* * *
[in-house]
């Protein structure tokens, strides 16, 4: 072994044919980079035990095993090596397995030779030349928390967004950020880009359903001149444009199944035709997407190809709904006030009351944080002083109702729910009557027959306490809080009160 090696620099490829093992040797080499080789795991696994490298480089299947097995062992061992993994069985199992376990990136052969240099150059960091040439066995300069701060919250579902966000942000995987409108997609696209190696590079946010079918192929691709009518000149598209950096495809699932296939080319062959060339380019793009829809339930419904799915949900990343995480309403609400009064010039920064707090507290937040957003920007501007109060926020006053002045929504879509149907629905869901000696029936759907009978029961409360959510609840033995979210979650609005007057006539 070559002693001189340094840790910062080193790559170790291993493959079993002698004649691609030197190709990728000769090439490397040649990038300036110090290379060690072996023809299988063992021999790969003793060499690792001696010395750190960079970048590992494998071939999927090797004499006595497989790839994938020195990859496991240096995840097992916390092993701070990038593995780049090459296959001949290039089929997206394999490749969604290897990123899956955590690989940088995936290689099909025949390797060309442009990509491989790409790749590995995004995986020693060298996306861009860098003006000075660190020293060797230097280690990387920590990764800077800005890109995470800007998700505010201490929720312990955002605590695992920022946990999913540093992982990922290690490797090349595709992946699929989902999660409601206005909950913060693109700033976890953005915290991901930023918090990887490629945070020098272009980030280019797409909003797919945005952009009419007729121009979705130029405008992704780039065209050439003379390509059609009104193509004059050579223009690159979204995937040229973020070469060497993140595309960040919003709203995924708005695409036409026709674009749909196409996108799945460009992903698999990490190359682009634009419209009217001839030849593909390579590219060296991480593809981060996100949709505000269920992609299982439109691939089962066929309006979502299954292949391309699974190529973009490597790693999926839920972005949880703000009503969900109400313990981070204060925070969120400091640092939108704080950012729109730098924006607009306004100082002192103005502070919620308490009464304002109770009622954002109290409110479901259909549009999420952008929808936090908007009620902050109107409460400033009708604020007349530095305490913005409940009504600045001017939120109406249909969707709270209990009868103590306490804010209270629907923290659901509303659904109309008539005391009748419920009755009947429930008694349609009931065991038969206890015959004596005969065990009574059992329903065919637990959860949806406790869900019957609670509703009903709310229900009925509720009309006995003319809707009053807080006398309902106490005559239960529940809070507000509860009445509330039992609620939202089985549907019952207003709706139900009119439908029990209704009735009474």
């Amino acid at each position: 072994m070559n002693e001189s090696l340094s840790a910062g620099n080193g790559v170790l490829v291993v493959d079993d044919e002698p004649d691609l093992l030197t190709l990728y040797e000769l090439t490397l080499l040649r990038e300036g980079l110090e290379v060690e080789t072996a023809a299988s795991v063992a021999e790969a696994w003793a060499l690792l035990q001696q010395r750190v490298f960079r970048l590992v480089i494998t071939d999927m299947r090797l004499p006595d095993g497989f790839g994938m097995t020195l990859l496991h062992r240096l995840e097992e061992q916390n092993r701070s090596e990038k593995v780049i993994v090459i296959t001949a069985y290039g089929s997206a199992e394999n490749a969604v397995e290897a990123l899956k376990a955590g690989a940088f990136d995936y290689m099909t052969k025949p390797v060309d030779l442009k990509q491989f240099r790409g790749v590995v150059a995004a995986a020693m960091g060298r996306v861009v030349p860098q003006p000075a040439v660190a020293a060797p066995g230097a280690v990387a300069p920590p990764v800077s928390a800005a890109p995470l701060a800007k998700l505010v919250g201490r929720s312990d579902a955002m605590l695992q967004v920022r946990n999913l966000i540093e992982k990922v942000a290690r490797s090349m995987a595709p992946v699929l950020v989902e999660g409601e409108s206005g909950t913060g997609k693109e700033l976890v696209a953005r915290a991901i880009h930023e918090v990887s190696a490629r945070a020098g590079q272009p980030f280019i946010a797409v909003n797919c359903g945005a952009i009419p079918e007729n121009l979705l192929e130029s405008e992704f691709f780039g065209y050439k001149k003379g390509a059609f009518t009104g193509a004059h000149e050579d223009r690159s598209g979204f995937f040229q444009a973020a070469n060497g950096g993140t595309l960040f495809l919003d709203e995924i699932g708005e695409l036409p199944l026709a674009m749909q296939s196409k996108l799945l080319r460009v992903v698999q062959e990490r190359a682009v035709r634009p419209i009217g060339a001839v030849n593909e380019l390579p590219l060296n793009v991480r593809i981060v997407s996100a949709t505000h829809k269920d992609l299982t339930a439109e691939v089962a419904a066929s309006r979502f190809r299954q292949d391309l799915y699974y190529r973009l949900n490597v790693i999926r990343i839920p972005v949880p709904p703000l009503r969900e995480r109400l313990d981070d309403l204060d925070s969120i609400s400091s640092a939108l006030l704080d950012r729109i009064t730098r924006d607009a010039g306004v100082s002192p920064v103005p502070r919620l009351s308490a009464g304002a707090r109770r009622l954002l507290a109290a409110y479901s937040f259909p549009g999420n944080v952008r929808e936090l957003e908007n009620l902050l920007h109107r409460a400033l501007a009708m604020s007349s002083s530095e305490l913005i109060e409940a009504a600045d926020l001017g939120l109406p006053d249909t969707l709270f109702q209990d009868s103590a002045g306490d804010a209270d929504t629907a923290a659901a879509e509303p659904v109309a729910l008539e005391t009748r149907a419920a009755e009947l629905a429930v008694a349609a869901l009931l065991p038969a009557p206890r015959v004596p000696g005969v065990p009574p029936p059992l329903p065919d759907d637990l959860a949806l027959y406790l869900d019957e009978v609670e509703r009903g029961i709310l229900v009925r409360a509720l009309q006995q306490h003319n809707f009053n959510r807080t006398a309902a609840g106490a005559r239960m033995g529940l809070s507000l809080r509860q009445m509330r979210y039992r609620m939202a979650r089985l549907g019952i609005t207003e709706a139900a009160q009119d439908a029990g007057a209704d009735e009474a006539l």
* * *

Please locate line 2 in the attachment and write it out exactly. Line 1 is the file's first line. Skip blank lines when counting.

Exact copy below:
């Protein structure tokens, strides 16, 4: 072994044919980079035990095993090596397995030779030349928390967004950020880009359903001149444009199944035709997407190809709904006030009351944080002083109702729910009557027959306490809080009160 090696620099490829093992040797080499080789795991696994490298480089299947097995062992061992993994069985199992376990990136052969240099150059960091040439066995300069701060919250579902966000942000995987409108997609696209190696590079946010079918192929691709009518000149598209950096495809699932296939080319062959060339380019793009829809339930419904799915949900990343995480309403609400009064010039920064707090507290937040957003920007501007109060926020006053002045929504879509149907629905869901000696029936759907009978029961409360959510609840033995979210979650609005007057006539 070559002693001189340094840790910062080193790559170790291993493959079993002698004649691609030197190709990728000769090439490397040649990038300036110090290379060690072996023809299988063992021999790969003793060499690792001696010395750190960079970048590992494998071939999927090797004499006595497989790839994938020195990859496991240096995840097992916390092993701070990038593995780049090459296959001949290039089929997206394999490749969604290897990123899956955590690989940088995936290689099909025949390797060309442009990509491989790409790749590995995004995986020693060298996306861009860098003006000075660190020293060797230097280690990387920590990764800077800005890109995470800007998700505010201490929720312990955002605590695992920022946990999913540093992982990922290690490797090349595709992946699929989902999660409601206005909950913060693109700033976890953005915290991901930023918090990887490629945070020098272009980030280019797409909003797919945005952009009419007729121009979705130029405008992704780039065209050439003379390509059609009104193509004059050579223009690159979204995937040229973020070469060497993140595309960040919003709203995924708005695409036409026709674009749909196409996108799945460009992903698999990490190359682009634009419209009217001839030849593909390579590219060296991480593809981060996100949709505000269920992609299982439109691939089962066929309006979502299954292949391309699974190529973009490597790693999926839920972005949880703000009503969900109400313990981070204060925070969120400091640092939108704080950012729109730098924006607009306004100082002192103005502070919620308490009464304002109770009622954002109290409110479901259909549009999420952008929808936090908007009620902050109107409460400033009708604020007349530095305490913005409940009504600045001017939120109406249909969707709270209990009868103590306490804010209270629907923290659901509303659904109309008539005391009748419920009755009947429930008694349609009931065991038969206890015959004596005969065990009574059992329903065919637990959860949806406790869900019957609670509703009903709310229900009925509720009309006995003319809707009053807080006398309902106490005559239960529940809070507000509860009445509330039992609620939202089985549907019952207003709706139900009119439908029990209704009735009474």